Bangladesh improves garment worker safety, rights

Nearly two years have passed since the collapse of the Rana Plaza building in Dhaka that housed several garment factories. More than 1,100 lives were tragically lost. In the interim, the government of Bangladesh has worked closely with industry to significantly improve conditions. Our work is not yet done, but much progress has been made.

Bangladesh-rmg-workerTo make certain such a disaster never happens again, the Bangladesh government, its citizens and coalitions of the world’s largest apparel companies have been working together to implement real and lasting change. Countrywide factory inspections, stiffened regulations and new funding for problem solving have combined with worker training to significantly improve safety and working conditions for garment workers.

In the immediate wake of the Rana Plaza collapse, laws were passed to bolster worker rights. A fund was established to improve the standard-of-living of workers. Companies were required to put five percent of their annual profits into a worker welfare trust fund and workers were promised they wouldn’t face employer retaliation if they participated in protests.

The garment industry established two major industry bodies representing more than 200 global retailers and brands that buy apparel from Bangladesh. The Bangladesh Accord for Fire and Building Safety represents 190 mostly European brands, such as H&M and Primark. The Alliance for Bangladesh Worker Safety includes 26 North American brands, such as Wal-Mart and Target.

Together, the two groups have inspected 1,700 factories across Bangladesh. The results have been promising. In a September 2014 report, the Accord declared that 98 percent of inspected factories were safe.

During the inspections, 30 factories were found to be beyond repair and were closed as were parts of 17 other factories. These moves protected the lives of thousands of employees. Many factories were found to need safety upgrades. These improvements are underway thanks to the aid of private-sector and world-finance organizations.

In December, American clothing maker VF Corporation and the World Bank’s International Finance Corporation combined to offer $10 million in low-interest loans to factory owners to make needed safety upgrades. This initiative and others backed by the Alliance are responsible for making more than $100 million in low-cost loans available to factories.

These industry-backed organizations used cutting edge technology to catalogue the inspections. This ensured that they were thorough and were completed in a timely way. The U.S. company that conducted the Accord’s factory inspections, for example, built a mobile, online application that allows them to gather and transmit data and photographs around the world and to create reports.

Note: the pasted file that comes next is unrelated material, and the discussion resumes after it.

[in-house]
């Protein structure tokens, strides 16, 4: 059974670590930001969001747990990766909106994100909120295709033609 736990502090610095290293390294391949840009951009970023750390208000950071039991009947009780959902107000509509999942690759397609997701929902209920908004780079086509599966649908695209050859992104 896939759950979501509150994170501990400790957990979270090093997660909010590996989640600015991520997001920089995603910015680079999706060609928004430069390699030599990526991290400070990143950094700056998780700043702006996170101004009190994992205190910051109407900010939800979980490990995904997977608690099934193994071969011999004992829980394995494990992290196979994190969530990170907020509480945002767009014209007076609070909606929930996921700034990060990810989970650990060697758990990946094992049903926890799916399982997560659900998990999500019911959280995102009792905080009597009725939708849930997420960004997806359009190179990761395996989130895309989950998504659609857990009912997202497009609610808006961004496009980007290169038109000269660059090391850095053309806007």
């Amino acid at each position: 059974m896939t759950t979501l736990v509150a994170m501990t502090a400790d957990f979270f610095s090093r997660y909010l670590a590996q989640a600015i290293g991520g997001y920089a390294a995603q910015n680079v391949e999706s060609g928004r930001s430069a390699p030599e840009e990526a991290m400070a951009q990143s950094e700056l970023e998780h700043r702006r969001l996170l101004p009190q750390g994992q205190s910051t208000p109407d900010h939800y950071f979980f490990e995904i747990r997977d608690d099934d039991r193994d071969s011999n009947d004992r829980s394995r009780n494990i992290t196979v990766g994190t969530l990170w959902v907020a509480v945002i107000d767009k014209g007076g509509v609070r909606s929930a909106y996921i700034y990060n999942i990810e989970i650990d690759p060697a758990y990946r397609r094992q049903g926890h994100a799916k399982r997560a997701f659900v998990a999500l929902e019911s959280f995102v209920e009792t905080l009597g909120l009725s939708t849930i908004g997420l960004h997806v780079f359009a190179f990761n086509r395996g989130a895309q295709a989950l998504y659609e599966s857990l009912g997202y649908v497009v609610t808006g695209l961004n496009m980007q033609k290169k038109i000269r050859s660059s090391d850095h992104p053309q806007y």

Also in December, more than 10,000 people attended the three-day fire-and-safety exposition in Dhaka. Engineers demonstrated new safety technologies and gave workshops on fire prevention.

At the same time, hundreds of thousands of factory workers are receiving training in fire and safety for the first time. Security guards at factories, for instance, are learning advanced evacuation techniques.

Workers are an integral part of these efforts. More than 200 new unions have been organized and recognized in Bangladesh over the past two years.

Although Bangladesh has moved forward with purpose and commitment, it hasn’t turned its back on what happened at Rana Plaza. Several major retailers have joined with labor unions and the Bangladesh government to create a $40 million fund to assist the families of Rana Plaza victims.

The U.S. government has publicly praised Bangladesh’s progress. U.S. Assistant Secretary of State for South and Central Asian Affairs Nisha Desai Biswal proudly noted in the Bangladesh media in November that more than 200 new building inspectors have been hired across the country.

“We can say the loss of life was not in vain as it galvanized action in a way never before seen and that is the story we want to see unfold in Bangladesh,” she said. The 2013 tragedy “has resulted in a real effort that has brought together government, industry, labor, civil society and the international community in a sustained effort to transform the sector,” Biswal added.

Late last year, a top official from the U.S.-based National Fire Protection Association also said publicly that he was impressed. “Bangladesh can be a model for other countries,” the association’s Donald Bliss told Dhaka’s Daily Star newspaper.

That is the fondest wish of Bangladesh and its people.

By Ziauddin, Bangladesh’s ambassador to the U.S.


Verified by MonsterInsights